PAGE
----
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Hannah Schroeder, poses for a portrait with her septum ring in on September 11, 2016. Septum piercings and other facial piercings are becoming more popular and accepted in society. (BRAEDEN MCCLAIN | PHOTO ILLUSTRATION)

Rising popularity of facial piercings could mean more acceptance in the workplace

For some students, facial piercings could mean the the difference between a “yes” or a “no” on a job application.

Facial piercings have become a popular form of self expression for college students in recent years. Their likeliness to be accepted in the workplace is questionable, though.

Nick Abraham, a sophomore studying marketing, likes having his gages and septum piercing, but knows that the holes piercings create might be permanent.

“By the vast majority they’re considered unprofessional,” he said. “I do think there's a time where I’m going to take them all out, but right now that’s not a big issue.”

There are some workplaces where piercings are not looked down upon, though. “Places like Chipotle . . . are trying to make waves with that,” Abraham said. “I feel like they have their place in the workplace.”

Businesses that focus on a more alternative, younger clientele could be more accepting of piercings in the workplace, Hans Meyer, an associate professor of journalism, said.

“I remember when I was out of college interviewing for jobs, I went in a suit and tie to a health magazine and I was so out of place,” Meyer said. “You just have to know the environment you’re going into.”

Kacey Dickey, a sophomore studying sociology and criminology, believes that society is ever-changing, which results in more acceptance of body modifications.

“You see doctors and nurses with tattoos and piercings,” Dickey said. “It's more accepted in the world now.”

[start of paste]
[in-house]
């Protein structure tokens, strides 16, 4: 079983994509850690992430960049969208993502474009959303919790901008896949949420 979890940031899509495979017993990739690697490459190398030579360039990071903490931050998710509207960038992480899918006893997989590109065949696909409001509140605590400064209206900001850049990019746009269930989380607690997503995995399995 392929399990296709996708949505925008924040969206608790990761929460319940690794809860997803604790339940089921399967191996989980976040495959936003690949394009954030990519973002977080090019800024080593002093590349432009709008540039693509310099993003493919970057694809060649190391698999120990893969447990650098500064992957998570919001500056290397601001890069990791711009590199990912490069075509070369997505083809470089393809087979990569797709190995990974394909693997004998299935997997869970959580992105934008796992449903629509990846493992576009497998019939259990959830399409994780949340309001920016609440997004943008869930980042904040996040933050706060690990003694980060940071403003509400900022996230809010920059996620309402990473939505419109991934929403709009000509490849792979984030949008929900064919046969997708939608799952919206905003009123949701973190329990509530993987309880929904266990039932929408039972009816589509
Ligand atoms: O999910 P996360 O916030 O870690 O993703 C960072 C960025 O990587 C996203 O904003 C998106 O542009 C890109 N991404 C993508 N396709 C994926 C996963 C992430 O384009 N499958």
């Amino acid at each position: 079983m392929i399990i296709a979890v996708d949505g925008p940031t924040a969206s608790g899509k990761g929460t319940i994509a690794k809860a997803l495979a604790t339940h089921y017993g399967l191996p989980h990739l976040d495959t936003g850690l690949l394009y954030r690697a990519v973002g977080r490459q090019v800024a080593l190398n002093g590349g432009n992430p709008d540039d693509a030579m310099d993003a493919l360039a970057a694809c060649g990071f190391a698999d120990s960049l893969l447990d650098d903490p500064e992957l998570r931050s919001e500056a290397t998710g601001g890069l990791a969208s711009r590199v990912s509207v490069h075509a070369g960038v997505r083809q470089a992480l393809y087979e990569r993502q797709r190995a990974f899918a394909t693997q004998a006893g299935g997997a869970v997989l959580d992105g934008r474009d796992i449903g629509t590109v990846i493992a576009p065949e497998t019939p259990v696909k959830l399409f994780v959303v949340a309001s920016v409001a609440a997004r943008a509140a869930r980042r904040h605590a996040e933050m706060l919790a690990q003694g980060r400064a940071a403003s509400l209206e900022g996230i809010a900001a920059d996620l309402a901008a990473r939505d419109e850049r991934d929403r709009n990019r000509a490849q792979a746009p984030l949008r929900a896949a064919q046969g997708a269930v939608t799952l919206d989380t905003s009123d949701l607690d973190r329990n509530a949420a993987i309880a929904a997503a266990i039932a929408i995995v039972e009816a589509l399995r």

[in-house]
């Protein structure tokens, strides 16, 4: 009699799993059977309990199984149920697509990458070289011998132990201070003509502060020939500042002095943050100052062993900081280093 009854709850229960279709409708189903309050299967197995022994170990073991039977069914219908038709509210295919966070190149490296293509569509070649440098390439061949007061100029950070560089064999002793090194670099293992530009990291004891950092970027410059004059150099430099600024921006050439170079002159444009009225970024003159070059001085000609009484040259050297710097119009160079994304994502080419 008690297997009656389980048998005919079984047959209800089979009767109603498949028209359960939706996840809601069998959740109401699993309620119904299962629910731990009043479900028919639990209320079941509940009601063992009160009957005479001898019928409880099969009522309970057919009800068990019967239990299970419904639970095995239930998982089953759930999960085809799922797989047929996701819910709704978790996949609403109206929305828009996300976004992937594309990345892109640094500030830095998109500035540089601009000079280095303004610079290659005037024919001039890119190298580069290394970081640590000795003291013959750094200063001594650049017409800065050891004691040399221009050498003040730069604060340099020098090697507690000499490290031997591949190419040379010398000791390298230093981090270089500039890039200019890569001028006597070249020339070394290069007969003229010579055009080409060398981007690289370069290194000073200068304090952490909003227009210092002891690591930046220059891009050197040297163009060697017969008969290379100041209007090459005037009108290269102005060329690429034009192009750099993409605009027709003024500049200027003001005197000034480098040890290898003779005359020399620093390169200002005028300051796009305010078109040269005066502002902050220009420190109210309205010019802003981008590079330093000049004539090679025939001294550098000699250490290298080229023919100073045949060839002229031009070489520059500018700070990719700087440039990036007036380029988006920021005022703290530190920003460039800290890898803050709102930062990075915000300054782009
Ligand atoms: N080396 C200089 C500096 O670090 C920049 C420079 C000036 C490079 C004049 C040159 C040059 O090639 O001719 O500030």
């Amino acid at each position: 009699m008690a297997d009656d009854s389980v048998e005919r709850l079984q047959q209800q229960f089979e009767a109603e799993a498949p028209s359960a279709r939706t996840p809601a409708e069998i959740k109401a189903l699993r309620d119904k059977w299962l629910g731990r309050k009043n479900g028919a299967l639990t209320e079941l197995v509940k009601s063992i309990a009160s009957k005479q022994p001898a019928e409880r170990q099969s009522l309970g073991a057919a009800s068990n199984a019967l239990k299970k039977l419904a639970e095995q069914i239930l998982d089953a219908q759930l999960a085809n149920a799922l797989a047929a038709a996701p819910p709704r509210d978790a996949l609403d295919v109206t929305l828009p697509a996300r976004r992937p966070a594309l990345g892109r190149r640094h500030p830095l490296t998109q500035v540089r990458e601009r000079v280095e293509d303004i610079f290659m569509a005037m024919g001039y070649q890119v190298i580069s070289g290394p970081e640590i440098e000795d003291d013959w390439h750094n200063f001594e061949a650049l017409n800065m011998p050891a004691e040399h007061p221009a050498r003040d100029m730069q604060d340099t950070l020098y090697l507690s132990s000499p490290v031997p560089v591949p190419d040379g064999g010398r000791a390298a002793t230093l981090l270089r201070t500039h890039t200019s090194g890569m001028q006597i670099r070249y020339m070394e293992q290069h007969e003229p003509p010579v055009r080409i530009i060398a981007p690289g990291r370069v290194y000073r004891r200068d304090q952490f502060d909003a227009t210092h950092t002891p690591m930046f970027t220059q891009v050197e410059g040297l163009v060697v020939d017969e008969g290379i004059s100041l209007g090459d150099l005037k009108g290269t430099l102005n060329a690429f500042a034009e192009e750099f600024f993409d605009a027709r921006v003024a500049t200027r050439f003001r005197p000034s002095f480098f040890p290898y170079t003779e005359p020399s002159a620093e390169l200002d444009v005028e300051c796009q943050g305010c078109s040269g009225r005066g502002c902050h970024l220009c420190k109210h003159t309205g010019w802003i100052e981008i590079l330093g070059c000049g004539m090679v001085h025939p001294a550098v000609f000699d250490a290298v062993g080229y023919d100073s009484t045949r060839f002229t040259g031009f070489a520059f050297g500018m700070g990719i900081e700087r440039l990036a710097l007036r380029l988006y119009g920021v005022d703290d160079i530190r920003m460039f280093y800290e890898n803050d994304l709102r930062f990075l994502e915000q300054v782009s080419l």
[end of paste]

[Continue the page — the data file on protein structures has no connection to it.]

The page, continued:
Meyer believes students should know the culture of the business they are going to interview at, because workplaces can differ.

“A simple nose ring doesn’t bother me, but a septum is a bit much,” Meyer said. “Then if there’s a lot of (piercings), that doesn’t seem very professional to me.”

Abraham doesn’t think his piercings should be considered unprofessional, but admits he would take out his piercings for a job interview.

“I would definitely hide that,” he said. “I would take out my gages, but it’s a little bit harder with (my septum).”

Dickey said she would probably take out most of her thirteen piercings while interviewing for a job, but she would keep some in.

“I definitely see more (piercings),” Meyer said. “Even some high profile CEOs and leaders have them.”

Dickey and Abraham both said that having facial piercings come along with a stigma.

“I see people look at me differently,” Dickey said.

Abraham said people believes he is a tough, combative person before getting to know him.

“It sucks because people have a preconceived notion before they talk to me or other people with piercings,” Abraham said.

Abraham and Dickey both enjoy having their piercings and don’t regret their choice to have them.

“I’ve always wanted them since I was young,” Abraham said. “No regrets — absolutely not.”

Dickey said that she thinks piercings are “pretty” and she always has the option of taking them out.

“They’re a cool way to temporarily show yourself,” Dickey said. “They’re a nice form of self expression. They’re still fun.”

@lynanneclaire

lv586814@ohio.edu

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